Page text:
Protests on the eve of the final House of Lords vote on the Police Crime and Sentencing bill are not a last-ditch effort but a warmup for the fight to come, writes Charlotte Powell.

Tens of thousands protested around Britain today in Kill the Bill demonstrations ahead of the final House of Lords vote on the Police, Crime, Sentencing and Courts (PCSC) bill this Monday. 

These were the first protests against the Police, Crime, Sentencing and Courts Bill since early December. 

Thousands marched in London from Lincoln’s Inn Fields to Parliament square. Kill the Bill organisers worked together with organisers of protests against the Nationality and Borders bill to arrange a joint demonstration. Speakers included John McDonnell, Zita Holbourne and Shami Chakrabarti. Previous demonstrations in London have also featured high profile politicians in their speaking lineups alongside grassroots activists and organisers. 

In Manchester, there were around 1500 people present, even blocking the city’s trams later in the day. A large number of organisations were present, including Manchester XR, the Young Communist League, Kids of Colour, and the Northern Police Monitoring Project. Speakers included Huda Ammori from Palestine Action, fresh from the recent victory against arms manufacturer Elbit in Oldham, rs21’s Ian Allinson representing Manchester Trades Council, and representatives from Keep our NHS public, the ongoing CHEP strike, Acorn, Women Asylum Seekers together, and Gypsy, Roma and Traveller (GRT) groups.

In Bristol, a crowd of at least 500 marched, with speakers from XR, members of the GRT community and other organisations based around protest and human rights. They spoke passionately on the issues around further empowering the police when they already act aggressively against protests, and the need for relying on protest for necessary changes to  society.

Protestors gathering for Bristol’s march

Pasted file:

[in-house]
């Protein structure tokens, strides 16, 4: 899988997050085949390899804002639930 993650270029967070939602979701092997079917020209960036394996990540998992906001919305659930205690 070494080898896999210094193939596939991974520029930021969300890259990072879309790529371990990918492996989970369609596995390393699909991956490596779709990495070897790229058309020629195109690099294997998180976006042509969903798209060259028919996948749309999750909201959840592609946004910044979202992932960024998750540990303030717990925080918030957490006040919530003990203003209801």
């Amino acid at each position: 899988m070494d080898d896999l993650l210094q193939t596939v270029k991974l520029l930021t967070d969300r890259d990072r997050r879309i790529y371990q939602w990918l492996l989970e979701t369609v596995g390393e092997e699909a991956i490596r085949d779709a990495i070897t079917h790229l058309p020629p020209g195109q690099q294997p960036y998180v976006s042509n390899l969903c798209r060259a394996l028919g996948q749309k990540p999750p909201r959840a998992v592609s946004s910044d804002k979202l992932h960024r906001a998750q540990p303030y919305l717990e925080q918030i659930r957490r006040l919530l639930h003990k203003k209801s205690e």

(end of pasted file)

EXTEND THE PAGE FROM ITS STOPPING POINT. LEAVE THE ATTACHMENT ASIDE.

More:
In Scotland protests were held in Edinburgh, Glasgow and Inverness. Edinburgh saw a small but lively demonstration outside the UK government building, with a mixture of seasoned activists and people who were protesting for the first time.

Overall, protests were held in at least 25 towns and cities around the country, including Newcastle, Liverpool, Leeds, Sheffield, Nottingham, Coventry, Cardiff, Swansea, Oxford, Cambridge, Brighton, Southampton and Exeter. 

What is at stake

The threats the policing bill poses to individual and collective freedoms to protest and struggle against oppression are already well documented. By attacking the right to protest it also shores up class oppression and injustice against marginalised groups, while explicitly coming after the very limited freedoms still left to Gypsies, Roma and Travellers.

Alongside this, the Nationality and Borders Bill will give the government the power to revoke British citizenship from individuals without even notifying them.

Crucially, 18 pages of new amendments were added to the bill by Priti Patel in November which make it even worse than before. They criminalise obstructing major transport works, and increase stop & search powers around protests for police. A particularly nasty amendment introduces ‘serious disruption prevention orders [SDPOs]’ which can prohibit individuals from joining protests or even calling on others to protest. 

What next?

Labour peers have come out against the amendments and stated they will fight them in the House of Lords vote this Monday. This is undoubtedly in part due to the waves of protest that this winter and in spring of 2021. 

Unfortunately a version of this bill is sure to pass, regardless of what happens on Monday. Whether because the coalition of organisations fighting the bill never reached a tipping point of becoming a truly mass movement, or because of the broader lack of militant working class organisation in Britain today, the Bill has not been killed. 

The PCSC bill being passed into law will make the fight to kill it a much longer struggle than managing to get it voted down in parliament would have been. But the over 500 organisations that signed the Kill the Bill coalition statement last year knew this was a very real possibility. Even in the beginning stages of this movement, organisations in the coalition were discussing how to resist the Bill if it passes. Now is the time to revisit that discussion. The number of towns and cities that held protests today is proof that there is a fighting force up and down the country ready to revisit that conversation in workplace unions, in militant organisations, and in the streets.

 

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